Author Topic: In the New Yorker...  (Read 715018 times)

Offline Jeff Wrangler

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Re: In the New Yorker...
« Reply #1270 on: September 22, 2015, 01:26:04 pm »
However, the article contains one of their more egregious examples of the New Yorker's refusal to put an attribution verb before the subject and creating incredibly awkward writing as a result [ellipses mine]:

"You could count the number of women ... on one hand," Elizabeth Semel, who met Clarke during this period and now runs the death-penalty clinic at the University of California-Berkeley School of Law, recalls.

Yeah, that one's a lulu.
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Offline serious crayons

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Re: In the New Yorker...
« Reply #1271 on: September 22, 2015, 10:57:37 pm »
Yeah, that one's a lulu.

 :laugh:

Would you go so far as a doozy?



Offline Jeff Wrangler

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Re: In the New Yorker...
« Reply #1272 on: September 23, 2015, 09:25:26 am »
:laugh:

Would you go so far as a doozy?

 :laugh:  You bet!
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Offline Jeff Wrangler

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Re: In the New Yorker...
« Reply #1273 on: September 27, 2015, 02:26:34 pm »
So I'm reading the Bethenny Frankel article (Sept. 21) (Heaven knows why   ::) ) and I see the adjective blond used to describe a woman (p. 61). My first reaction was, Oh, another mistake, probably by a copy editor who doesn't know the difference between blond and blonde. Then I got to thinking, Maybe it isn't a mistake. Maybe TNY is no longer observing the distinction between blond and blonde. And then I realized, I've never really noticed; maybe it never did.  ???

That got me to thinking about other uses that go beyond TNY. I'm pretty sure, for example, that Amy Schumer is a comedian, not a comedienne. Maybe actress, even, is falling into disuse?  ??? Are women who host things now hosts, or are they still hostesses?  ???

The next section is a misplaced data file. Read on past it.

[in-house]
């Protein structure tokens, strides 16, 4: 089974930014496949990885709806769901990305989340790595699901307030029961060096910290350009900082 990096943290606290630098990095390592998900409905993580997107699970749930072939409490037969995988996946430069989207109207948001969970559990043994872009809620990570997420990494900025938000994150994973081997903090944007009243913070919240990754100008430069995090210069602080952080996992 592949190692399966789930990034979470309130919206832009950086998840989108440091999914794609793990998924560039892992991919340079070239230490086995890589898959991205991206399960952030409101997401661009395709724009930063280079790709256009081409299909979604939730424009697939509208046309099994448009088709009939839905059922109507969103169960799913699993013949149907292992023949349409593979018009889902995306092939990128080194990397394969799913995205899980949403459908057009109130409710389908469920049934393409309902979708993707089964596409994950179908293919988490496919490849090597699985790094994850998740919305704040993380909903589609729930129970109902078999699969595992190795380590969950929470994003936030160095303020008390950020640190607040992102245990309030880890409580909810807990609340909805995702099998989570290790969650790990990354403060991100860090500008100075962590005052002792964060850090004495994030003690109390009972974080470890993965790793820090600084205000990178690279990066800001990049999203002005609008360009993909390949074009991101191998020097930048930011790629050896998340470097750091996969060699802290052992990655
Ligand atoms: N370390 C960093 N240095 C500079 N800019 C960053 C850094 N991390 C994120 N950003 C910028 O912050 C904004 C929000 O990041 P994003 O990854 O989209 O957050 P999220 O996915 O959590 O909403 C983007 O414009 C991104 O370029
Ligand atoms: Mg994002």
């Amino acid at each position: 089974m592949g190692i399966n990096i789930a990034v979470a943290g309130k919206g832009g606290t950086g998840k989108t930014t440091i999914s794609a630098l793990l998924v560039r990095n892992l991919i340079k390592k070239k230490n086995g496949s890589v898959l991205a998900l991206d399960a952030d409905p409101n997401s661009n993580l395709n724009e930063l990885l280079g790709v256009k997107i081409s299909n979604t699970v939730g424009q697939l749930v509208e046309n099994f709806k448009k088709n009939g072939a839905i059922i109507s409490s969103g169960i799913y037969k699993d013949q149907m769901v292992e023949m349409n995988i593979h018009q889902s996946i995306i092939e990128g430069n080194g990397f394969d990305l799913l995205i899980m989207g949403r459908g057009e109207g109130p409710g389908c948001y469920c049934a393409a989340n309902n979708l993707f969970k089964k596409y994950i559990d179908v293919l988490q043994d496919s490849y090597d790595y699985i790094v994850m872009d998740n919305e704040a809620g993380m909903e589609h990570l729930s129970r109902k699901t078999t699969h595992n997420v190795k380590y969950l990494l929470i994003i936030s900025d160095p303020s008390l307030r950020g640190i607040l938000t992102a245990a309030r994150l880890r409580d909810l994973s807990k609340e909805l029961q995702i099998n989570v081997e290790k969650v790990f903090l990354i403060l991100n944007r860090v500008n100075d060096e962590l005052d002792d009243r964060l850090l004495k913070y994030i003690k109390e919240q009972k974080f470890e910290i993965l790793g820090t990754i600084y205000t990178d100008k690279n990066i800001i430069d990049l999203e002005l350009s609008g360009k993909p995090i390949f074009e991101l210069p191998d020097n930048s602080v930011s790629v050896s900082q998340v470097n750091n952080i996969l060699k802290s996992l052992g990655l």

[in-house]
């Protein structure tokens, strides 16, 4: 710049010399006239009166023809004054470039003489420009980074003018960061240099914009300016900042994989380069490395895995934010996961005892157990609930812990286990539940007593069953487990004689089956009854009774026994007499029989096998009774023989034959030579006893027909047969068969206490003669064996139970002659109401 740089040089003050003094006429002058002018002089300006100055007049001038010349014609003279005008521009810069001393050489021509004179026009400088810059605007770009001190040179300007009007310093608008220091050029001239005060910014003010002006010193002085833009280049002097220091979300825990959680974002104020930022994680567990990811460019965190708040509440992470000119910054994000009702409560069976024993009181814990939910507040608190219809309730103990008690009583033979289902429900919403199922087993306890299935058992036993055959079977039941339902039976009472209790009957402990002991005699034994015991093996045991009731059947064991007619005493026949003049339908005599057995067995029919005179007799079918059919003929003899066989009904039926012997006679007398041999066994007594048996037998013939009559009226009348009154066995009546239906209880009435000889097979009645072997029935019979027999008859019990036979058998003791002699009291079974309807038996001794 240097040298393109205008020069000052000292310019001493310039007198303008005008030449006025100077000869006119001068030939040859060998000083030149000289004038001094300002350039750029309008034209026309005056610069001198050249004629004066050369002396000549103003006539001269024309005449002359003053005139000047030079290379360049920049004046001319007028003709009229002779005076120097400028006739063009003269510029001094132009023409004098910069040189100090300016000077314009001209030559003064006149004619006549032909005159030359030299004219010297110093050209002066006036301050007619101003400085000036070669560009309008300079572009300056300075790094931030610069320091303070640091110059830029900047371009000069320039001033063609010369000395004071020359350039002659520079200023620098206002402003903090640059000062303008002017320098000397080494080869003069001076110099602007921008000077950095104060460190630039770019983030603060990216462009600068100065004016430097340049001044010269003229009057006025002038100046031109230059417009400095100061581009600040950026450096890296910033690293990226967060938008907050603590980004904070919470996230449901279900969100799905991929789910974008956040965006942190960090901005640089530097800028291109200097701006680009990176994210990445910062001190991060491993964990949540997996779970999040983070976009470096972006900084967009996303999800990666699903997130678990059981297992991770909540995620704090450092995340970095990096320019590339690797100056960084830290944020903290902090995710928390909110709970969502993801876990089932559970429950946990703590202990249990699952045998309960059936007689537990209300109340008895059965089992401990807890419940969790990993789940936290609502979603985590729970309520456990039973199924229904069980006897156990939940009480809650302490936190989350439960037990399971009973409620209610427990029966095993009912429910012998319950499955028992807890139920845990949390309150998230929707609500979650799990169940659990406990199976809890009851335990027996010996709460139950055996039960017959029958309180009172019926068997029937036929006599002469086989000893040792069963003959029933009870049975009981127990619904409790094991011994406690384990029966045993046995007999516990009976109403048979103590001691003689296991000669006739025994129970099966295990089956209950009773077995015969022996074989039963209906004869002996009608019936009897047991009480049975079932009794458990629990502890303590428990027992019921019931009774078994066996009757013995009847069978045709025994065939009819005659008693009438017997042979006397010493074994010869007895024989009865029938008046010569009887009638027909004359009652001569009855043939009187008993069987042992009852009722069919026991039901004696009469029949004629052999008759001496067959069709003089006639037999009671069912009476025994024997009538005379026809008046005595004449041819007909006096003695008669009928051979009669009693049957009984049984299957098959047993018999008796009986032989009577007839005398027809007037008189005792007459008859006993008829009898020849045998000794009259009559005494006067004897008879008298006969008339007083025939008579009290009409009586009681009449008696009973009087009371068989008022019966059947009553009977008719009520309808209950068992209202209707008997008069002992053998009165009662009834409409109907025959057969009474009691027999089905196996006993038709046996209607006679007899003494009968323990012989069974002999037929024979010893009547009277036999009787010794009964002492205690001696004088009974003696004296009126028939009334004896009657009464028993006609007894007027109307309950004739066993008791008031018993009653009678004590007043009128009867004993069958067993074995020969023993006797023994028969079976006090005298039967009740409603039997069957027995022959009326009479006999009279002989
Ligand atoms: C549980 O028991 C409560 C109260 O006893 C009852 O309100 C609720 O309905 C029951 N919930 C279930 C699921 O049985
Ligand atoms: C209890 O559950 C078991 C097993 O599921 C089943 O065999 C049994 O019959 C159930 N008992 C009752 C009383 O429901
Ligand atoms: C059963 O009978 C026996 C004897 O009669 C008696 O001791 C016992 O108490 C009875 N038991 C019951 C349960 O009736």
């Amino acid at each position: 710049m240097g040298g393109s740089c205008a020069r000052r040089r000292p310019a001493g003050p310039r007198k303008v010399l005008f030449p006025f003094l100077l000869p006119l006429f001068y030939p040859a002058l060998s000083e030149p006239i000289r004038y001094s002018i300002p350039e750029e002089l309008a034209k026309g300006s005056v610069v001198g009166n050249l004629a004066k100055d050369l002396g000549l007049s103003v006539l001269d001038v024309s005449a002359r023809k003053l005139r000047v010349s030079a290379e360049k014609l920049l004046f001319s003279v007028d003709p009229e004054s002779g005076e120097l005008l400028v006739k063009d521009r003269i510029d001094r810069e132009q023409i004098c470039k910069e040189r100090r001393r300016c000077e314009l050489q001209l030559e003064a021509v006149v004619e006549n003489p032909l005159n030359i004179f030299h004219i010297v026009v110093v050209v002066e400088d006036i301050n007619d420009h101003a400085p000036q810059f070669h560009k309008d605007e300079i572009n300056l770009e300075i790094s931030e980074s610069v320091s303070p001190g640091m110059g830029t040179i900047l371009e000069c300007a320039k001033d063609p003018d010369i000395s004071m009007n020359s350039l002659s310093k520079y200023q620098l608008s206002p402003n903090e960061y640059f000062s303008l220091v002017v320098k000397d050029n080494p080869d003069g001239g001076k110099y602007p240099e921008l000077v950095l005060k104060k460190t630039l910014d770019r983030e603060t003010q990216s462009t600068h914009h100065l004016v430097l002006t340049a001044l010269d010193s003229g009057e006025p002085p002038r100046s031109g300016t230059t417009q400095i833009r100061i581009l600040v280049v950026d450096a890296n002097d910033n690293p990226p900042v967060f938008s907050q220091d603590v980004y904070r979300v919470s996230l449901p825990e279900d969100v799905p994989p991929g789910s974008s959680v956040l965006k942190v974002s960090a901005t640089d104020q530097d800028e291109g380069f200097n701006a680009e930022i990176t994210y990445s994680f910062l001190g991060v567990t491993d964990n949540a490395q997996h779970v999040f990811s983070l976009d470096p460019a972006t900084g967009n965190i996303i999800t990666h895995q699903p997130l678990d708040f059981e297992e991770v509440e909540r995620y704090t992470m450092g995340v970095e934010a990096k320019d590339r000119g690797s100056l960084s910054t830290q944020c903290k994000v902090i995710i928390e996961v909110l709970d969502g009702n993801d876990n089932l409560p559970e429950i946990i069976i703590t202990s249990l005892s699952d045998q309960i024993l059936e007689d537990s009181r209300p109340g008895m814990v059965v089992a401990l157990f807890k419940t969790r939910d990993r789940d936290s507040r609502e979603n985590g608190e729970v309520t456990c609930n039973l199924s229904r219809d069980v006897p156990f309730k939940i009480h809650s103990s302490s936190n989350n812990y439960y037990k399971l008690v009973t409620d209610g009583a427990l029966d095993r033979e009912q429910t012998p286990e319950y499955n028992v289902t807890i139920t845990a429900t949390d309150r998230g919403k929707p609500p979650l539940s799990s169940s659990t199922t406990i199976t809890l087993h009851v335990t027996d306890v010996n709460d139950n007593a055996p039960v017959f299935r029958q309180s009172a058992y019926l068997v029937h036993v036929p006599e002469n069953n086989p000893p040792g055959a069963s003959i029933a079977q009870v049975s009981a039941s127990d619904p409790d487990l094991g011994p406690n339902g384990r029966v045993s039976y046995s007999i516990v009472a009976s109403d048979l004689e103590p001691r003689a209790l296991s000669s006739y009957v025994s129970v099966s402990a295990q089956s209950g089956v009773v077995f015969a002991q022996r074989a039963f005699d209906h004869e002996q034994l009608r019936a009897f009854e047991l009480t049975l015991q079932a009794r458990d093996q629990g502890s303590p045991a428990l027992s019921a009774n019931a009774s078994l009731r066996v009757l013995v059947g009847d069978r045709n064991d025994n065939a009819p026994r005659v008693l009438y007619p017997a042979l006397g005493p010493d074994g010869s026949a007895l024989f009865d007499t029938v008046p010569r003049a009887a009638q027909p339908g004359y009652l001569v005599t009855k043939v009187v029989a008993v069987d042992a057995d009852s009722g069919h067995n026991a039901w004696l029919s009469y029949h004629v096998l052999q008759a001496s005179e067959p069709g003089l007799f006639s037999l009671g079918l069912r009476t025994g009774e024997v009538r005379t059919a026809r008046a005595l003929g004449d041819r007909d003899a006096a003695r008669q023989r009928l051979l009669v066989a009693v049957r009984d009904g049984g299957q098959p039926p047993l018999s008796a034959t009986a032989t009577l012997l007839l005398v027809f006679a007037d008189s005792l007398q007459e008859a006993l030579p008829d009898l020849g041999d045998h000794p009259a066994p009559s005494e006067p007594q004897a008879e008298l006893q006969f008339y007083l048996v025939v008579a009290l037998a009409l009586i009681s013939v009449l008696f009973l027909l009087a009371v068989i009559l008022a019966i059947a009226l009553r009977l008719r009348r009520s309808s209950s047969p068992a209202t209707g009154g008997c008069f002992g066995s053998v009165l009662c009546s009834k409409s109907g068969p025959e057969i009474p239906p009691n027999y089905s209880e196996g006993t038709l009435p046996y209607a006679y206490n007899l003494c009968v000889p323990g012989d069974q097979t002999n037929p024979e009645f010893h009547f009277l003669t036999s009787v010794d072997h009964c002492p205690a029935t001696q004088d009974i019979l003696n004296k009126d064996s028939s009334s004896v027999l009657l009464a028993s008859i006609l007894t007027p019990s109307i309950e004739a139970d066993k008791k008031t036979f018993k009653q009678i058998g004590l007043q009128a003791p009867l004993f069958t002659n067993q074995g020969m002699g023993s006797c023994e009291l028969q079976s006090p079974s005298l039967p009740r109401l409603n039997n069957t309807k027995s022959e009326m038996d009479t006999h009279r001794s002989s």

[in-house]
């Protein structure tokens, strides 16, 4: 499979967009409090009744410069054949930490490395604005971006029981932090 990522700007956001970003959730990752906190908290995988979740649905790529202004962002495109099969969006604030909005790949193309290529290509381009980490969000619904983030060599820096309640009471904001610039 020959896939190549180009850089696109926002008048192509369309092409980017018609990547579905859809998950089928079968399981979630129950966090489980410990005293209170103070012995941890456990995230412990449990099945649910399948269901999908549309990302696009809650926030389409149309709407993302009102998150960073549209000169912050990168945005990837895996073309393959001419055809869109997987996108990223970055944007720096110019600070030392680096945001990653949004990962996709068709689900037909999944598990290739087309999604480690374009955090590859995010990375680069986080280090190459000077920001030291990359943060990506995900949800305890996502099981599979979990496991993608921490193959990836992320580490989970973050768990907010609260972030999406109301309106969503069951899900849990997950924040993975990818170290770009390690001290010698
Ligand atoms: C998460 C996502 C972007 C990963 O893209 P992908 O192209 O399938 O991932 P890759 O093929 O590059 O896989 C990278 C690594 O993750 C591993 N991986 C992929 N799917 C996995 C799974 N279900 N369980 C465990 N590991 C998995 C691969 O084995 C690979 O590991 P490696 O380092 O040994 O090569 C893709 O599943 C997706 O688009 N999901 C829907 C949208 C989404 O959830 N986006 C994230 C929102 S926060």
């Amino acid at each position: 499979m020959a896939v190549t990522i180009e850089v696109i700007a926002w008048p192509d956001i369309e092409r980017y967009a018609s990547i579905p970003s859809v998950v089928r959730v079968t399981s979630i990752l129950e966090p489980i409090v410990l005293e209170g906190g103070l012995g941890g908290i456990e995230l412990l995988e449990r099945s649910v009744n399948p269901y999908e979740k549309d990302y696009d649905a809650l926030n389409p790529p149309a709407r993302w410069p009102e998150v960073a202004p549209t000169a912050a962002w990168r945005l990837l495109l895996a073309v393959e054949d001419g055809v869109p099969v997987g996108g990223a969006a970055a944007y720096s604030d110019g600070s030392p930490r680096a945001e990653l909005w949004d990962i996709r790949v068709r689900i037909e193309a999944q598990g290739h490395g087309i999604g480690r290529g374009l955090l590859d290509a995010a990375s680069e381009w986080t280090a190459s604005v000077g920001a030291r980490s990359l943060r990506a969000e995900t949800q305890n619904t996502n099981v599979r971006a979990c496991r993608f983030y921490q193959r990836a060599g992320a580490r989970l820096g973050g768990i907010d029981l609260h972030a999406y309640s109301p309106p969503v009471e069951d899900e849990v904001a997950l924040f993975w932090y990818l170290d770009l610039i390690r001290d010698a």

Are other formerly "masculine" nouns now considered gender neutral?  ???
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Re: In the New Yorker...
« Reply #1274 on: September 27, 2015, 02:48:48 pm »
Yes. I'm pretty sure the recent piece on Julianne Moore refers to her as an actor.
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Offline serious crayons

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Re: In the New Yorker...
« Reply #1275 on: September 27, 2015, 03:08:07 pm »
Yes, I've seen the move toward actor, and have mixed feelings about it. It sounds more jarring (wait, she's a woman -- oh yeah) than the move to comedian from comedienne, which sounds dated. But also, why not call both genders actresses? The move is always toward the masculine. And yes, I can understand the reasons -- if you think calling Julianne Moore an actor is odd, imagine calling Sean Penn an actress. But still, it seems like yet another subtle form of linguistic sexism in a way. Sexism often involves thinking of men as people and women as women, and this assumption that the masculine form is standard seems like a variation on that.